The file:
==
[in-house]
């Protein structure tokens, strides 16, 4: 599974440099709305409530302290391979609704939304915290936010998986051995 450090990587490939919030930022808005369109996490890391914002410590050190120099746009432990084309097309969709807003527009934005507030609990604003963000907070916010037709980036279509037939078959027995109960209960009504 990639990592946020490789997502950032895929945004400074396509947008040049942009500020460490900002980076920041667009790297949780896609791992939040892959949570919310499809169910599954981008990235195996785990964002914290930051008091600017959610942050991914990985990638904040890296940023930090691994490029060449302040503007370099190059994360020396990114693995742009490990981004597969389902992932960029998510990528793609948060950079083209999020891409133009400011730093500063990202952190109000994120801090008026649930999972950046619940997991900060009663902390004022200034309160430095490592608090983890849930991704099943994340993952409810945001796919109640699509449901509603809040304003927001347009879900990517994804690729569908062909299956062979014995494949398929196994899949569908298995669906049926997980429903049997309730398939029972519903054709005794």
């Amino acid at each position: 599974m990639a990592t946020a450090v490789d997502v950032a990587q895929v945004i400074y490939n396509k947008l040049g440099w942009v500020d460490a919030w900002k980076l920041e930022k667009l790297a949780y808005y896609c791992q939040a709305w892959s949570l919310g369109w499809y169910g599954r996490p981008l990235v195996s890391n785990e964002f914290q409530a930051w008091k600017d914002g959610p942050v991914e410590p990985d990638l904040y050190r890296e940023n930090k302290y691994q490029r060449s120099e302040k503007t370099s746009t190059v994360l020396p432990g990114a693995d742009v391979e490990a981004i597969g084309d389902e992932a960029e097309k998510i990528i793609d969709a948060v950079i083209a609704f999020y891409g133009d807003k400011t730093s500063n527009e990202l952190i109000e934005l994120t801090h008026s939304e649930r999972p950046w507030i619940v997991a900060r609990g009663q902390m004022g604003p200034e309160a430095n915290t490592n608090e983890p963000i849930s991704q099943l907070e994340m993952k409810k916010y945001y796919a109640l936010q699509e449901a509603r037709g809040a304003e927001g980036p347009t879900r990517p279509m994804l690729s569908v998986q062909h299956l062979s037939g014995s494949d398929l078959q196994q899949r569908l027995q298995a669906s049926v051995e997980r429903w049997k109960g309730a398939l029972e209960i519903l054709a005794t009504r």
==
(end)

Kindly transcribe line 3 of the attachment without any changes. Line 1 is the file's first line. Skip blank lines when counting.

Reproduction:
């Amino acid at each position: 599974m990639a990592t946020a450090v490789d997502v950032a990587q895929v945004i400074y490939n396509k947008l040049g440099w942009v500020d460490a919030w900002k980076l920041e930022k667009l790297a949780y808005y896609c791992q939040a709305w892959s949570l919310g369109w499809y169910g599954r996490p981008l990235v195996s890391n785990e964002f914290q409530a930051w008091k600017d914002g959610p942050v991914e410590p990985d990638l904040y050190r890296e940023n930090k302290y691994q490029r060449s120099e302040k503007t370099s746009t190059v994360l020396p432990g990114a693995d742009v391979e490990a981004i597969g084309d389902e992932a960029e097309k998510i990528i793609d969709a948060v950079i083209a609704f999020y891409g133009d807003k400011t730093s500063n527009e990202l952190i109000e934005l994120t801090h008026s939304e649930r999972p950046w507030i619940v997991a900060r609990g009663q902390m004022g604003p200034e309160a430095n915290t490592n608090e983890p963000i849930s991704q099943l907070e994340m993952k409810k916010y945001y796919a109640l936010q699509e449901a509603r037709g809040a304003e927001g980036p347009t879900r990517p279509m994804l690729s569908v998986q062909h299956l062979s037939g014995s494949d398929l078959q196994q899949r569908l027995q298995a669906s049926v051995e997980r429903w049997k109960g309730a398939l029972e209960i519903l054709a005794t009504r």